18 Mar Minimal Device Maximizes Macula Imaging, Rice University Study
Rice engineers develop mobile system to capture high-resolution images inside the eye
A smart and simple method developed at Rice University to image a patient’s eye could help monitor eye health and spot signs of macular degeneration and diabetic retinopathy, especially in developing nations.
The patient-operated, portable device invented at Rice is called mobileVision. It can be paired with a smartphone to give clinicians finely detailed images of the macula, the spot in the center of the eye where vision is sharpest, without artificially dilating the pupil. Those images are then sent by cellphone to ophthalmologists who can make their diagnoses from afar.
The device was built as part of Rice’s Scalable Health Initiative, an effort to create portable, robust and inexpensive diagnostic tools for use around the world, particularly in low-resource areas.
The Rice team includes Adam Samaniego, a Rice alumnus and research engineer; graduate student Vivek Boominathan; Ashutosh Sabharwal, a professor of electrical and computer engineering; and Ashok Veeraraghavan, an assistant professor of electrical and computer engineering. They presented the first comprehensive results of their work at the Wireless Health 2014 conference on Bethesda, Md., last October.
The eye is the body’s only portal that allows direct, noninvasive imaging of internal tissue like blood vessels, according to the researchers. A number of labs are taking advantage of cellphones’ increasingly sophisticated cameras to put diagnostic tools in the field, and the Rice researchers believe they are leading the charge with a device patients can use on their own with minimal instruction.
Generally, doctors have to dilate a patient’s eyes – an uncomfortable, time-consuming process – before an exam that often involves bulky, expensive equipment. The challenge for Rice engineers, Veeraraghavan said, was to produce a portable device that provides high-quality images of the macula without dilation.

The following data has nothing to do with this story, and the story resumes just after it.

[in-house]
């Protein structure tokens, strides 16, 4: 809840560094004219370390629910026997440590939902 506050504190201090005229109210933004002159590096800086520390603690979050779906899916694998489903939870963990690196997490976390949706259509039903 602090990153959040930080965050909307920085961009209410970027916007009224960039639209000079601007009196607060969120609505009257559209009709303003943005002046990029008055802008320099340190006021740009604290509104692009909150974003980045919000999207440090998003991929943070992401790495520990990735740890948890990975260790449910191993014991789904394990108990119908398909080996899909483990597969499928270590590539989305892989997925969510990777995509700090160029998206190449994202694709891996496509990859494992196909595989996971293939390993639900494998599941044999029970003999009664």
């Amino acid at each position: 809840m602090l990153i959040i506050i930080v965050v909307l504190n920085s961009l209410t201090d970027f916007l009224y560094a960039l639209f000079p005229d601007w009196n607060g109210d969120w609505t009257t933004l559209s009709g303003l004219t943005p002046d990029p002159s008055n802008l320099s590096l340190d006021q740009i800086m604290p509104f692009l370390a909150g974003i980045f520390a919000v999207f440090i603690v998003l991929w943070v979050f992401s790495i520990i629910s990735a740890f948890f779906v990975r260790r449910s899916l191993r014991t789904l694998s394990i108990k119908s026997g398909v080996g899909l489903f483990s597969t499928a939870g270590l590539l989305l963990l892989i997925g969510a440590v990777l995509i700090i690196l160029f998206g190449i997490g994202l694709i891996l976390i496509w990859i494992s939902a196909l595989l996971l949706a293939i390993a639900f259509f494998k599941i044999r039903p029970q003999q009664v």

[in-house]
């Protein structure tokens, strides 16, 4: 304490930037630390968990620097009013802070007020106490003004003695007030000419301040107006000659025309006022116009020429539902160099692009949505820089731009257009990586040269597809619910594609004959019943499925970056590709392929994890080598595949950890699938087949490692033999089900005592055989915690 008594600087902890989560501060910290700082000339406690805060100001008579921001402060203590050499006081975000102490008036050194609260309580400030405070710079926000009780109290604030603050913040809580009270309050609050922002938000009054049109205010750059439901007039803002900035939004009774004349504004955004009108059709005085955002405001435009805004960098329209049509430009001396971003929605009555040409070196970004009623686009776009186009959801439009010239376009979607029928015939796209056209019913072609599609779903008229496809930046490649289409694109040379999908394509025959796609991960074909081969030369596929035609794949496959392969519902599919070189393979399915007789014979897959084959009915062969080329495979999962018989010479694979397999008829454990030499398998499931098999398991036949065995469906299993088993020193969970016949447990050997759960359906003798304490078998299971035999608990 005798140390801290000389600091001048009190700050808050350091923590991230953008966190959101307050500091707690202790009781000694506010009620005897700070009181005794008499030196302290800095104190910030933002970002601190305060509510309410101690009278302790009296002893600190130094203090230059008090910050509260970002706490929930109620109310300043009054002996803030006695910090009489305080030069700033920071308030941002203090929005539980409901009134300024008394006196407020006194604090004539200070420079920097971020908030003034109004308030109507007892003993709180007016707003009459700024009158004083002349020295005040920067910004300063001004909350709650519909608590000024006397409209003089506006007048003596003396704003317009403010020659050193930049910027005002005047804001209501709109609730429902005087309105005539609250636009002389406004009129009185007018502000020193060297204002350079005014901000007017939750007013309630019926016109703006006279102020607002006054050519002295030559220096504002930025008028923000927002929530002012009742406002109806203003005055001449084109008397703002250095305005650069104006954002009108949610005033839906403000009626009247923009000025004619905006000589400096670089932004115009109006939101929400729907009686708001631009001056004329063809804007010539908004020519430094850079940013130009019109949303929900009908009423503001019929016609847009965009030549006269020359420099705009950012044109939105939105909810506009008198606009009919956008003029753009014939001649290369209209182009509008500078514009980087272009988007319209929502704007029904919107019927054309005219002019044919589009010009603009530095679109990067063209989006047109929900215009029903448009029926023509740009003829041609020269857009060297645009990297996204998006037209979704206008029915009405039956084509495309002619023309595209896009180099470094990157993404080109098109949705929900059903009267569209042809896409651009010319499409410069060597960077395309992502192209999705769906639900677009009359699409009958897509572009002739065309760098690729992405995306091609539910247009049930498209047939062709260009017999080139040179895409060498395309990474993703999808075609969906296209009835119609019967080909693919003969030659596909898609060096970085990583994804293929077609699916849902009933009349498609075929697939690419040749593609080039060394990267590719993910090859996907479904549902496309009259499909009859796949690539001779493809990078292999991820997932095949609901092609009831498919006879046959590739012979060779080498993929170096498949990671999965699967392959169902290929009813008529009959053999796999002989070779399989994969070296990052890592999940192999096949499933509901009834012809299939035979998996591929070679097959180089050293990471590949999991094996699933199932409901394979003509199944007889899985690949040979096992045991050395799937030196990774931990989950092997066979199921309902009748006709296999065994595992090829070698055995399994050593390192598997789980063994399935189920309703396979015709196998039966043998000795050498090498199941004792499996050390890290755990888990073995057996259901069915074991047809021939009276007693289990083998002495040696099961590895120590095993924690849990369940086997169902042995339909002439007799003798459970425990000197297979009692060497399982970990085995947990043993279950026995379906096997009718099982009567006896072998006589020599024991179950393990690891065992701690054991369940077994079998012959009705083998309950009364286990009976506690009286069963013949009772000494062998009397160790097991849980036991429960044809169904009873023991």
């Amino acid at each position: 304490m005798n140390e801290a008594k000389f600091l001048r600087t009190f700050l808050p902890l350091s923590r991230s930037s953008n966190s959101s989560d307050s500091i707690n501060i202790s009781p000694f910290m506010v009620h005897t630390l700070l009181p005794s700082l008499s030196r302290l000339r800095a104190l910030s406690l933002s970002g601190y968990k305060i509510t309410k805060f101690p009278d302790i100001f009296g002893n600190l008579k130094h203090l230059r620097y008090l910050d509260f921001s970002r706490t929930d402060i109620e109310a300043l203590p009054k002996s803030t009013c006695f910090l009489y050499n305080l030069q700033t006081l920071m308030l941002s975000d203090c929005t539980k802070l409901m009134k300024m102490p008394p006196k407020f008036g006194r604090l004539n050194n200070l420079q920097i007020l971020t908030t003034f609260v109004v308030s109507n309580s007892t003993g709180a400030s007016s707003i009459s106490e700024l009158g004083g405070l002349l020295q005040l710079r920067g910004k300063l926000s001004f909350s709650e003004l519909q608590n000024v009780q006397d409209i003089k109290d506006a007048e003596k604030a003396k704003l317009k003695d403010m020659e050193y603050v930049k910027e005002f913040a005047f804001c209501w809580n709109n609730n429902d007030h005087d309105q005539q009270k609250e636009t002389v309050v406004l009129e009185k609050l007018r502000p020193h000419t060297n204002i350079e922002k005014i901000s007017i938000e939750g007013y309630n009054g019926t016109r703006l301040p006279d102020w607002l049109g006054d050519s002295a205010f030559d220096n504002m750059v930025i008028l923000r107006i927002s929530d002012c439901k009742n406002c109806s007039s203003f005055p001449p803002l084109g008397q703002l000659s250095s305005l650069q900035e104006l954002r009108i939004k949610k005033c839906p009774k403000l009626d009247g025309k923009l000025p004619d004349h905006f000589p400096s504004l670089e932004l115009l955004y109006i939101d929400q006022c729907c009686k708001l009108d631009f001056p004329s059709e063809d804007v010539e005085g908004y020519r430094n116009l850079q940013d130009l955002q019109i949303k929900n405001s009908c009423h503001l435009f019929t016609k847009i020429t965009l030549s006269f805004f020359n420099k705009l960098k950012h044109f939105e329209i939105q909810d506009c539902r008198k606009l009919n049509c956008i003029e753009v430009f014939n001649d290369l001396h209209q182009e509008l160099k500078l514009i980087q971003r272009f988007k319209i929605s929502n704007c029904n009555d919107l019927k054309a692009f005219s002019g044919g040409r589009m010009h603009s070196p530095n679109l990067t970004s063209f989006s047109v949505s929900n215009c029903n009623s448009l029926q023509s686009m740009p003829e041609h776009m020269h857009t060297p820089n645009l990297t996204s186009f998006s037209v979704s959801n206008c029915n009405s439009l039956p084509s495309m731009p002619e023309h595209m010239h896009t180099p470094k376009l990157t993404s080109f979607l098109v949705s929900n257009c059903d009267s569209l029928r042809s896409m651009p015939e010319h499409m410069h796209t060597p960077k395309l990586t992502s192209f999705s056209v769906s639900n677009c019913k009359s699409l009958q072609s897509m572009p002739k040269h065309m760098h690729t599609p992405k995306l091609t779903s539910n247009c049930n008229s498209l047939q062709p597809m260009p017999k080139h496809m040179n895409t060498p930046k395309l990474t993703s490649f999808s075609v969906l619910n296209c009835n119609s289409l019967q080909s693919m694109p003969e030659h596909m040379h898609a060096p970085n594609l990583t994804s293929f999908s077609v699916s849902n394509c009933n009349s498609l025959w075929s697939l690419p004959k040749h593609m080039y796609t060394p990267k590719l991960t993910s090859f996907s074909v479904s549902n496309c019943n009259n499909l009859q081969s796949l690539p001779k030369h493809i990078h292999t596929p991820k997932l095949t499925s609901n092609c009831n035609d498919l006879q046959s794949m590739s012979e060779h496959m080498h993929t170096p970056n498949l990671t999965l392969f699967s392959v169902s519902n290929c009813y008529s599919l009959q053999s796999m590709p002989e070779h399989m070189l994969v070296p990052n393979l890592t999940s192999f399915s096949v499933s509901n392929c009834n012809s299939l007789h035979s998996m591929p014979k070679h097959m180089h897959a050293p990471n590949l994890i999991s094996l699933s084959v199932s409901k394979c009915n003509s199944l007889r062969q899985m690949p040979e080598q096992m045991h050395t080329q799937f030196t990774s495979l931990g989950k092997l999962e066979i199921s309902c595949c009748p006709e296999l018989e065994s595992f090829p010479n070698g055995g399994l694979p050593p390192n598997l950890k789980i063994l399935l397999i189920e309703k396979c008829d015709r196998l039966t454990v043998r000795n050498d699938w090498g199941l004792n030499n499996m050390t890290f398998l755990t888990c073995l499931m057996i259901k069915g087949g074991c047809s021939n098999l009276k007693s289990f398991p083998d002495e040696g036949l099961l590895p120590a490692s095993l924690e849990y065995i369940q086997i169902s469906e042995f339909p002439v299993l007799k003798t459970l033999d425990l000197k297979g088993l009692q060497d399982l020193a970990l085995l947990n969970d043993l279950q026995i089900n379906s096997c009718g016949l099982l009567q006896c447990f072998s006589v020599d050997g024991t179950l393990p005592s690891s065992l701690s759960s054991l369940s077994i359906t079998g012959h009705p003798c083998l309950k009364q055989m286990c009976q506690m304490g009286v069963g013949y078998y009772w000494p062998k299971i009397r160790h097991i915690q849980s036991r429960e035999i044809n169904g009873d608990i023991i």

“Whatever you look directly at you see in very high resolution, while your peripheral vision is blurry,” he said. “The region of the retina that provides you with this high resolution is the macula. And degradation of the macula immediately affects your eyesight.”
“When we talk to physicians about this project, the first question they always ask is, ‘Can you image the macula?’” Samaniego said. “So that’s where we decided to focus our efforts.”
The result of three years of research and prototyping is a device that looks and works something like a reverse microscope. A patient looks into the eyepiece and sees a large dark red disk. When the system is shifted around freely, the appearance of the disk changes dramatically – appearing brightest and most uniform when perfectly aligned with the patient’s eye. When this happens, the patient hits a button that moves the target out of the way and allows the camera to see into the eye, with help from a battery-powered light source.
“That dark target induces pupil dilation naturally,” Samaniego said. “When you present the eye with a stimulus that isn’t throwing a lot of photons at it, the eye dilates to collect more light and have a better look.” When the patient can clearly see the disk, the pupil is dilated and the system is aligned, he said.
Once the retina is illuminated, Samaniego said, “We have a window of only a few hundred milliseconds to snap as many frames as we can before the pupil constricts again.”
At that point, the patient’s job is done. In an ideal situation, Samaniego said, a mobile clinic anywhere in the world could use multiple mobileVision systems to gather data from many patients very quickly. “There might be one individual who’s telling a number of people how to do different tests with different devices,” he said.
In their Rice lab, mobileVision is connected to a small camera and tied to a computer. But in the field, a cellphone would capture video and break it down into a series of still images that can be analyzed and enhanced through a computational technique known as “lucky imaging.”
“This technique was invented for astronomers who image stars from Earth and have to correct for the effects of atmospheric turbulence that cause a loss in resolution,” Veeraraghavan said.
“The naïve thing to do is take hundreds of images and use the best one. You would feel lucky if you found something that looked good,” he said. Instead, the Rice algorithm takes a sampling of the many images captured before the pupil closes and fuses them to enhance the features.
While they refine their device, the Rice team has also been participating in a National Science Foundation program called Innovation Corps (or I-Corps) that helps researchers prepare their basic research for use beyond the lab.
“As part of the program, we’re being taught the rigorous, intellectual tools we need to move the project out of the lab and into the world,” Samaniego said.